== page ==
(AFP, RIYADH) - Saudi Arabia's crude oil revenues in 2000 could top $42 billion, or the equivalent of the budget's total slated revenues, thanks to the high price of crude, a bank report said Tuesday.
Saudi British Bank said the kingdom's oil income would reach 160 billion riyals ($42.6 billion), exceeding the conservative budgetary assessment putting revenues at 157 billion riyals ( $41.86 billion).
The bank said it expected total revenues, 70 percent of which come from crude oil sales, to exceed 200 billion riyals ($53.3 billion) thanks to this increase in oil income.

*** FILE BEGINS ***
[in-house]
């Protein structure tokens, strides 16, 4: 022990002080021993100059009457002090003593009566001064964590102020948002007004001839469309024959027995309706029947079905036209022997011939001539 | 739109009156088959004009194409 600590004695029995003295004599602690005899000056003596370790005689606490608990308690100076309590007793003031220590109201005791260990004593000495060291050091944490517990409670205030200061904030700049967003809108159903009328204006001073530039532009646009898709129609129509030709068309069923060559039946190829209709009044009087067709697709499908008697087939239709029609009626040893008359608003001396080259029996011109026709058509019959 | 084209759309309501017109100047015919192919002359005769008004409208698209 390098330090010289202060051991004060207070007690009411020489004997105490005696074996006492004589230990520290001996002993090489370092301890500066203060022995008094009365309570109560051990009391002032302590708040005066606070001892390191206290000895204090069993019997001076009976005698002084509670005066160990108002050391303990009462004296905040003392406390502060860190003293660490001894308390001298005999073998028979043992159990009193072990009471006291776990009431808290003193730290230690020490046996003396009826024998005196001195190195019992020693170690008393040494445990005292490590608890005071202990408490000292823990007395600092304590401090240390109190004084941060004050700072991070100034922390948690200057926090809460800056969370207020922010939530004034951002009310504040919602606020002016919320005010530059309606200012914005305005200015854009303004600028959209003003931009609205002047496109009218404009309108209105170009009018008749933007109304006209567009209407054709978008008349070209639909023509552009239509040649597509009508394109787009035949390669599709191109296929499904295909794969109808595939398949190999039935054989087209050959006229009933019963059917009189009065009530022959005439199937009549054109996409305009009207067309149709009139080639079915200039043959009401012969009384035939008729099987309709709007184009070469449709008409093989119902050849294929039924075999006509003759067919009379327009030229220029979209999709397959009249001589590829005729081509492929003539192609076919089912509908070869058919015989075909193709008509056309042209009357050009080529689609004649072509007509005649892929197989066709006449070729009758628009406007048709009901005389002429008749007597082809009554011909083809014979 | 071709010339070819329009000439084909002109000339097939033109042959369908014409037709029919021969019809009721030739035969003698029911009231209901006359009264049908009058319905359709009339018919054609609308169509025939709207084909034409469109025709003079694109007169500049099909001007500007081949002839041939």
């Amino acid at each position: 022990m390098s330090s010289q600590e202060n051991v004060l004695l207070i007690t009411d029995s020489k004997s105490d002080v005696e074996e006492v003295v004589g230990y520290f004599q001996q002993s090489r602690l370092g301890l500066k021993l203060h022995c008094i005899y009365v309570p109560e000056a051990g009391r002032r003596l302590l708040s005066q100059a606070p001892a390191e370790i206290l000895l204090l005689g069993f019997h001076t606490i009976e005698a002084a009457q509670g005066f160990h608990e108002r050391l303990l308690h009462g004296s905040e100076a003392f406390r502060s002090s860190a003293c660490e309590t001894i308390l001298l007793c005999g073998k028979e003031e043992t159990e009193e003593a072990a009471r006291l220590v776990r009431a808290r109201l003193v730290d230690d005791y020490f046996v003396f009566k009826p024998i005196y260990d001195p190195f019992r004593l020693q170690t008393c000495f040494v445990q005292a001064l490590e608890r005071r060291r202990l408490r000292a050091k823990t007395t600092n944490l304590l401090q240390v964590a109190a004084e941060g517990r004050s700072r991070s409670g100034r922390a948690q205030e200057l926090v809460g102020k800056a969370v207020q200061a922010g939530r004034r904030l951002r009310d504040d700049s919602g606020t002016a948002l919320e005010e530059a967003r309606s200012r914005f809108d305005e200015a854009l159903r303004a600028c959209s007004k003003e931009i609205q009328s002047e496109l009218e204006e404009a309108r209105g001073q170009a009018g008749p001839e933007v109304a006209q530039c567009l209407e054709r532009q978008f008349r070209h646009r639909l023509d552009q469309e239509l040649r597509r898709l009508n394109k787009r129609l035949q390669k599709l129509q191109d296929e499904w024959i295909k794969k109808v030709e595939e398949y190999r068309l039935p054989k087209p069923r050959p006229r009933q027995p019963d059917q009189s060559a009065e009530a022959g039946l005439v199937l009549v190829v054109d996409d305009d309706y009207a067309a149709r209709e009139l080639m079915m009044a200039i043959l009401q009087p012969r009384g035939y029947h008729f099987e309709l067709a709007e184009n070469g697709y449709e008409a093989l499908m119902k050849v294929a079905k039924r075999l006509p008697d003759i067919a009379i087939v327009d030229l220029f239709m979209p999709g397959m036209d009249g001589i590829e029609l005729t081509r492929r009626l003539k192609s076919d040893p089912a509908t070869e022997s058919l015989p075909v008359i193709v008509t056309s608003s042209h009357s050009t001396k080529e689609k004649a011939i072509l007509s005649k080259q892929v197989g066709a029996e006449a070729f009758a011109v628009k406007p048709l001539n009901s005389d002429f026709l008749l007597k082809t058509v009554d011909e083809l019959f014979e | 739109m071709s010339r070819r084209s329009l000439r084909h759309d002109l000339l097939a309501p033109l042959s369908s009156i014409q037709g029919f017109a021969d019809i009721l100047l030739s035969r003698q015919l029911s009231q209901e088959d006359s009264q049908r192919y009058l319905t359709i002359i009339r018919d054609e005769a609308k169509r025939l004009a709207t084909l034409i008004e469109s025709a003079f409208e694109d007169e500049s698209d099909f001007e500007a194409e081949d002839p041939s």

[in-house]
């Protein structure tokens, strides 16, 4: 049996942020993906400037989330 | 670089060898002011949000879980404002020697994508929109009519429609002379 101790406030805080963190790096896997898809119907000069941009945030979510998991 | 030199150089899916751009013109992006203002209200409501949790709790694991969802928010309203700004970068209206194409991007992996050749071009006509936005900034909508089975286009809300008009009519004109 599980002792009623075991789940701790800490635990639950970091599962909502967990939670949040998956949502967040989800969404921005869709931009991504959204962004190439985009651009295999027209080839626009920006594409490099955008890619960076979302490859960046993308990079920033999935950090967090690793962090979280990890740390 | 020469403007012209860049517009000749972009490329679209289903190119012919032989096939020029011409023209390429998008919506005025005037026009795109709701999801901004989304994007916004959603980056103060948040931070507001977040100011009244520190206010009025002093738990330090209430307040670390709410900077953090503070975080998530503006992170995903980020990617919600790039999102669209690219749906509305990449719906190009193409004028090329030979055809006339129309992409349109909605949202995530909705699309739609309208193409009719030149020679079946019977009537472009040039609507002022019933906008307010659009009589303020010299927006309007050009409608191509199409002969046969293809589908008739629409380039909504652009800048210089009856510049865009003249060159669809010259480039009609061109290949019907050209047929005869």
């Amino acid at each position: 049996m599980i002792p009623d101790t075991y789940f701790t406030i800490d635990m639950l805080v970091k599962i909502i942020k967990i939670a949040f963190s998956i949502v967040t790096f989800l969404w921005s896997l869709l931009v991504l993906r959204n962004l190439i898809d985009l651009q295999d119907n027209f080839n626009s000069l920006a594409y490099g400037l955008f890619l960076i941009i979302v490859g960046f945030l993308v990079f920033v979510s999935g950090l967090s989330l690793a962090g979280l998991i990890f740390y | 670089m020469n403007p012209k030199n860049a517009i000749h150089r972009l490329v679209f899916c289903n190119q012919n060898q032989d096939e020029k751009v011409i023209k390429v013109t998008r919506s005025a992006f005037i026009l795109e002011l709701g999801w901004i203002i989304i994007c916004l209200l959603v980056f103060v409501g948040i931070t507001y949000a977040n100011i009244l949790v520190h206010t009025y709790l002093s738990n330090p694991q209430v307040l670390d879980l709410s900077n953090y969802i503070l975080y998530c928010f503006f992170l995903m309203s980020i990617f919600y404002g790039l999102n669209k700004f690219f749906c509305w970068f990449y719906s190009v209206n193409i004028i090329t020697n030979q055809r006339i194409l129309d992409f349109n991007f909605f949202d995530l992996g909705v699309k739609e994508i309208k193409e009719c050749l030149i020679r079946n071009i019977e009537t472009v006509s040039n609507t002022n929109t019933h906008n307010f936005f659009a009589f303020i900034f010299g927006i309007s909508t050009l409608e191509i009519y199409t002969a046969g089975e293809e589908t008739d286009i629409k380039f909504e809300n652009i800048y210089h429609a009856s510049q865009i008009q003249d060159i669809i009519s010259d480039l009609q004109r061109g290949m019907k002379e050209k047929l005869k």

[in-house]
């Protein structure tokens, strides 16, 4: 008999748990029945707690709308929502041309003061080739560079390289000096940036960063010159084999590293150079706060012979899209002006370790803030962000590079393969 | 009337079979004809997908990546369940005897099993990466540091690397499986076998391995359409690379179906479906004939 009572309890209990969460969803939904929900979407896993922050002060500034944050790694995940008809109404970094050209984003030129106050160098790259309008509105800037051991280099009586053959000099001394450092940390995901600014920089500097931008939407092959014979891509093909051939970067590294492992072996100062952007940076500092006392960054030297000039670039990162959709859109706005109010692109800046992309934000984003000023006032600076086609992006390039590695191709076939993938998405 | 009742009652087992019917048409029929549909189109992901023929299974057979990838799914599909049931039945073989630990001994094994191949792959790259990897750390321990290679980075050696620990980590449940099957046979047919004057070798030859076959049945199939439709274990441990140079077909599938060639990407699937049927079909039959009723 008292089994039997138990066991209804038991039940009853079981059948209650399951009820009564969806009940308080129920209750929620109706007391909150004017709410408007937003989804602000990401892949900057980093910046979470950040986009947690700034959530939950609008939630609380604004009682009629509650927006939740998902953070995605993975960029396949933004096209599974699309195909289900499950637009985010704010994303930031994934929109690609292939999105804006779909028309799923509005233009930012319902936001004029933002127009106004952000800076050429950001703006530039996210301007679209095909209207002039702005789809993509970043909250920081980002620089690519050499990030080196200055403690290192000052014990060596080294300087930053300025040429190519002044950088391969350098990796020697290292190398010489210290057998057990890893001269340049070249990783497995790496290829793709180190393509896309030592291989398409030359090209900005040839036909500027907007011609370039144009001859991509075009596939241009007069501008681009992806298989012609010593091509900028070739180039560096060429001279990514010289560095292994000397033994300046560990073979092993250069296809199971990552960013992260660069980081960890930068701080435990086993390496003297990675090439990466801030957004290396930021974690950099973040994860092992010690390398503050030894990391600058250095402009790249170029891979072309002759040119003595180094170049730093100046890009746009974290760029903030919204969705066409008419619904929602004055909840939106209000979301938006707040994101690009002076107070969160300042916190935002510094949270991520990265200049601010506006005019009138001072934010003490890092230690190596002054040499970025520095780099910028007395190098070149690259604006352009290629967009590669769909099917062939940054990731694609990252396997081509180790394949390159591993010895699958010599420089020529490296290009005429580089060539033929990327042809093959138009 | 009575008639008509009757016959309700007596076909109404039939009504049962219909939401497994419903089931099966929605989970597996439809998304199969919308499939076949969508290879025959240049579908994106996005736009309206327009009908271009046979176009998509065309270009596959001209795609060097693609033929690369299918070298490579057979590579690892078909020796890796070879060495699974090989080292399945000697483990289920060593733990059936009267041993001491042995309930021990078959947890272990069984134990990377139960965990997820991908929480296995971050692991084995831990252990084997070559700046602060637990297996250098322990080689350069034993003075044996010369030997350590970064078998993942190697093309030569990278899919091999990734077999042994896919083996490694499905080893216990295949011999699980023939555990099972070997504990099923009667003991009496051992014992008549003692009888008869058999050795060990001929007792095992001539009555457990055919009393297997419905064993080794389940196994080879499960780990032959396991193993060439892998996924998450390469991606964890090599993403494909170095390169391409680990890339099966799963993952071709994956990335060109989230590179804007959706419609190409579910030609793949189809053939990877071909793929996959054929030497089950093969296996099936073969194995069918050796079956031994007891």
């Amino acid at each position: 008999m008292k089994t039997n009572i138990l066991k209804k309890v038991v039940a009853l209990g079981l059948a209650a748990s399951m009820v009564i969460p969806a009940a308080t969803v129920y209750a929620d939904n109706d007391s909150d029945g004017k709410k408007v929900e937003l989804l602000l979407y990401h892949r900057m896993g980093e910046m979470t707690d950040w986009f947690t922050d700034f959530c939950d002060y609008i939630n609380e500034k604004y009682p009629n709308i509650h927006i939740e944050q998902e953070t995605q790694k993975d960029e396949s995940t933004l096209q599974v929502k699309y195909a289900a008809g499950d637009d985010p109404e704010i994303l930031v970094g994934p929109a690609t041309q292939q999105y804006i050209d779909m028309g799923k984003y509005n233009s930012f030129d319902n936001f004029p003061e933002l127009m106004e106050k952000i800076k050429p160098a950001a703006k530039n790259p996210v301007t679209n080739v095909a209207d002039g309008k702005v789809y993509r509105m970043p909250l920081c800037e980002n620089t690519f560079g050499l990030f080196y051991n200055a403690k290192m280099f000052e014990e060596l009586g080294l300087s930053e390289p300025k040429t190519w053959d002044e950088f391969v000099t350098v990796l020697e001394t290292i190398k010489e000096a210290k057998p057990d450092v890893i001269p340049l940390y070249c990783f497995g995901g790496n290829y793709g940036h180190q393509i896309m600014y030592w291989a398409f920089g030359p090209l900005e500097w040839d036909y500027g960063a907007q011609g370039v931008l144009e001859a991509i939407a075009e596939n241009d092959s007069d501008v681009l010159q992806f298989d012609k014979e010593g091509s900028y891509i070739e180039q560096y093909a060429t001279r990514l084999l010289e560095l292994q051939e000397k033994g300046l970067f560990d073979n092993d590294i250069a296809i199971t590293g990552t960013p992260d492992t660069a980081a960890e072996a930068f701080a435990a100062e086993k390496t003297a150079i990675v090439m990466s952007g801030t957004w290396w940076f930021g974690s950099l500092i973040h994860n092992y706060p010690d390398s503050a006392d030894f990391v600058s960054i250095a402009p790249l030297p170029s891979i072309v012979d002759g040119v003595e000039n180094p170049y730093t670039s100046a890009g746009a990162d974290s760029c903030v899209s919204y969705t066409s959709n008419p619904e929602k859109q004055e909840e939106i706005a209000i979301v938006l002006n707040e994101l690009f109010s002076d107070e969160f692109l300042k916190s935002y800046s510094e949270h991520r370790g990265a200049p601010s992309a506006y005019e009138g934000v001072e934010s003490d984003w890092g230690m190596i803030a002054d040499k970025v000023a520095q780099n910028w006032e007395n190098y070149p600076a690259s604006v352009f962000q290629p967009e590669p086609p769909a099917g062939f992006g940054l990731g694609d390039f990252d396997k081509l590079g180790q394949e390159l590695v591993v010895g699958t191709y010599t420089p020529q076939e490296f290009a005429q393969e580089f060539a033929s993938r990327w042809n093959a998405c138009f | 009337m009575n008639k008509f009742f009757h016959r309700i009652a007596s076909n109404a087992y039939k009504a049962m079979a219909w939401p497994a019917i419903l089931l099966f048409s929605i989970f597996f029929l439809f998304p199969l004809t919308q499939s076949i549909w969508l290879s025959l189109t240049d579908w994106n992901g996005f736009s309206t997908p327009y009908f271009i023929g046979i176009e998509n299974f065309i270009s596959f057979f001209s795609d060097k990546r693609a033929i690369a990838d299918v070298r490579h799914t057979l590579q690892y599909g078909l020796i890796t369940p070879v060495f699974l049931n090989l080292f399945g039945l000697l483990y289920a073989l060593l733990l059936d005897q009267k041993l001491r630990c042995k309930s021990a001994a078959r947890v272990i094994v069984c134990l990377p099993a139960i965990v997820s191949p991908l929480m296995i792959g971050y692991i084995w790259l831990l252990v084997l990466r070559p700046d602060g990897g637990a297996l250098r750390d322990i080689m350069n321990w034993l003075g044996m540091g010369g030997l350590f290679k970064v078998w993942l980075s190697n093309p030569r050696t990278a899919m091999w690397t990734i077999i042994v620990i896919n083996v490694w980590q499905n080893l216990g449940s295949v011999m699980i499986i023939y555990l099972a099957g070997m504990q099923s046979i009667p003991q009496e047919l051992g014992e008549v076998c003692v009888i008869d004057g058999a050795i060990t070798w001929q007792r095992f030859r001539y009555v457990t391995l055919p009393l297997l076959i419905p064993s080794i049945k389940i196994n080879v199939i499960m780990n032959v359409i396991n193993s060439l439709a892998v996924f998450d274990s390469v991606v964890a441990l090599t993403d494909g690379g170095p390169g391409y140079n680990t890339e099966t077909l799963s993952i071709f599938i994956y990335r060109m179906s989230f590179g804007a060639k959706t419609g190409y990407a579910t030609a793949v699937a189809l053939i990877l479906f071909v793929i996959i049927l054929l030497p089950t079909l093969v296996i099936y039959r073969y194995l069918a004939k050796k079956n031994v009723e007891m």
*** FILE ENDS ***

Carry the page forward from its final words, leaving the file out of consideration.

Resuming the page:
The government calculated its budget figures around a conservative oil price of some $19 a barrel, well below current prices hovering in the mid-20s.
Further income will serve to plug the deficit of 28 billion riyals ($7.5 billion) forecast in the 2000 budget which could potentially register a 15-billion-riyal ($four-billion) surplus, the report said.
The rise in oil prices in 1999 boosted state revenues to $39.2 billion from $32 billion in 1998. The increase reduced the budget deficit by a quarter, to around nine billion $.
© Agence France Presse 2000
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